Everyone is familiar with the 1939 classic movie The Wizard of Oz, and before that the stage show of the same name, which debuted around the turn of the 20th century. However, both of those were based on the 1900 novel by Frank L. Baum, "The Wonderful Wizard of Oz."
By now, the characters of Baum's classic work hold a place in pop culture lore. Nearly everyone knows who Dorothy, the Scarecrow, the Cowardly Lion and the Tin Man are, and can recite their story by heart. Even though the play is more than 100 years old and iconic movie is almost 80, both are still as popular as ever. In fact, it has even spawned a number of spin-off plays including Wicked and The Wiz, which offer a unique look at the beloved story.
But Dorothy Gale is not the only literary icon that has made his or her way to the stage. Mark Twain's famous mischievous character Tom Sawyer has also made the transition. The Adventures of Tom Sawyer has been a popular musical since the 1970s, when a film version (starring a young Jodie Foster as Becky Thatcher), turned a new generation on to the famous story of Tom Sawyer and Huck Finn.
It's not just classic novels that have been turned into stage shows either. More recently, the Nick Hornby novel High Fidelity was adapted into a musical. It seems like a logical fit given that the book uses music as a backdrop for its main character Rob's troubled relationship. The novel was first made into a 2000 movie starring John Cusack and Jack Black before heading to the stage. Since debuting in 2006, the musical has been just as well received.
High Fidelity, The Adventures of Tom Sawyer and The Wizard of Oz are just scratching the surface of books-turned-plays, with classics like Don Quixote and A Christmas Carol still earning rave reviews.
You'd be hard pressed to find someone who isn't impressed by the skill and dedication of the world's best figure skaters, and when their talent is combined with timeless stories and popular music, what's not to like? It should come as no surprise that ice shows have become popular over the years - after all, where else can you find such a unique combination of theatrics and athletic skills?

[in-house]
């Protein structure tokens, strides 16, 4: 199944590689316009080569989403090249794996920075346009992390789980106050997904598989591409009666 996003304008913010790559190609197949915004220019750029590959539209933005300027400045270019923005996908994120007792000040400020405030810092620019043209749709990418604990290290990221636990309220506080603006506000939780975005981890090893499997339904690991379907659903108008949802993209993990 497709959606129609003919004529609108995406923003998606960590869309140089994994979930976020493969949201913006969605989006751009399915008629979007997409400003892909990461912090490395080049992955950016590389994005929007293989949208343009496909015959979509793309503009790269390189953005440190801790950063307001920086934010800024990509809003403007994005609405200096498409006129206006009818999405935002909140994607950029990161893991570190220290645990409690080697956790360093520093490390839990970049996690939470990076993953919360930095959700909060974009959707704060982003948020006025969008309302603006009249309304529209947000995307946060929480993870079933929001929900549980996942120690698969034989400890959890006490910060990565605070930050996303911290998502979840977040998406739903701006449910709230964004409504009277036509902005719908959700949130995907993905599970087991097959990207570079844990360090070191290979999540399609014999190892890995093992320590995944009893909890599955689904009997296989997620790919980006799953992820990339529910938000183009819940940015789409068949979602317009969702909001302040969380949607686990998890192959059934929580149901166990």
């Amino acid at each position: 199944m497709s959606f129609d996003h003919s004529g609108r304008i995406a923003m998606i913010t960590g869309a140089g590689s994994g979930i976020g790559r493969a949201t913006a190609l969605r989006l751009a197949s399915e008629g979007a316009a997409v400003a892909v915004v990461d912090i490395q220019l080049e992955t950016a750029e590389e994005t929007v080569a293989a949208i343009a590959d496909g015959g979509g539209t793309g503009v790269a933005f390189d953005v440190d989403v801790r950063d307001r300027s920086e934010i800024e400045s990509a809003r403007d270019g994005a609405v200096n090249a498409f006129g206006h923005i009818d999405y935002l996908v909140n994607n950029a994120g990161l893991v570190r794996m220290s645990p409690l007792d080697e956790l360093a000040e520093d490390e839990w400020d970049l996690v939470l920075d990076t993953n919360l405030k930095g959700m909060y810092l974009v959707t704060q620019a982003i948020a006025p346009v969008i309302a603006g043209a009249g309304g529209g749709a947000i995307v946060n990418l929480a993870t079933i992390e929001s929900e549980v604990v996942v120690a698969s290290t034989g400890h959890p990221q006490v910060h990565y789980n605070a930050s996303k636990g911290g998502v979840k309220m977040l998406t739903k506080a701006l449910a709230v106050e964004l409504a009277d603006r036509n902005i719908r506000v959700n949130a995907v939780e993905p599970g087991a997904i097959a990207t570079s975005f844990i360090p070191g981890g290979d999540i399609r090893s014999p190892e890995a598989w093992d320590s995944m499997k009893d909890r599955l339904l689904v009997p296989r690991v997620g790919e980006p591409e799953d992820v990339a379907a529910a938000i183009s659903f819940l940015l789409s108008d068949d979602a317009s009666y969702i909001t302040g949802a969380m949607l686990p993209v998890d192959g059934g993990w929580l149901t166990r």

Over the years, many shows have come and gone, but one constant has been the productions put on by Disney. While it originally started out as just a few varieties, Disney on Ice has grown considerably over the last couple decades, and today there is a show for fans of virtually any of the studio's most famous movies.
There are Disney on Ice shows dedicated to certain movies - from Finding Nemo and Monsters Inc to High School Musical and Beauty and the Best, but one of the newest ones - Treasure Trove - brings fans face to face with some of Disney's most well-known characters. The classics are all there, including Snow White, Cinderella and Sleeping Beauty, as are some of the more recent characters such as Simba, Ariel and everyone's favorite superheroes from The Incredibles.
Treasure Trove may offer all the characters you know and love, but Disney's Rockin' Ever After is perfect for families who are drawn to the latest characters in Disney's long-list of heroes. In fact, Rockin' Ever After is unique in that it's the first Disney production to feature Merida from the 2012 hit film Brave.
Naturally, Disney shows aren't the only ice spectaculars that have drawn crowds over the years, and one of the first to do so, Champions on Ice, is still going strong. It may not have the costumes and storylines of the Disney shows, but Champions on Ice performances are certainly not lacking when it comes to theatrics.
Not only are the Champions on Ice show captivating, but they feature some of the best-known names in the figure skating world. Among the familiar names, even to casual fans of the sport, include Irina Slutskaya, who captured a two Olympic medals (silver in 2002 and bronze in 2006) and Johnny Weir, who despite finishing sixth at the 2010 Olympics, is still a recognizable figure outside the sport.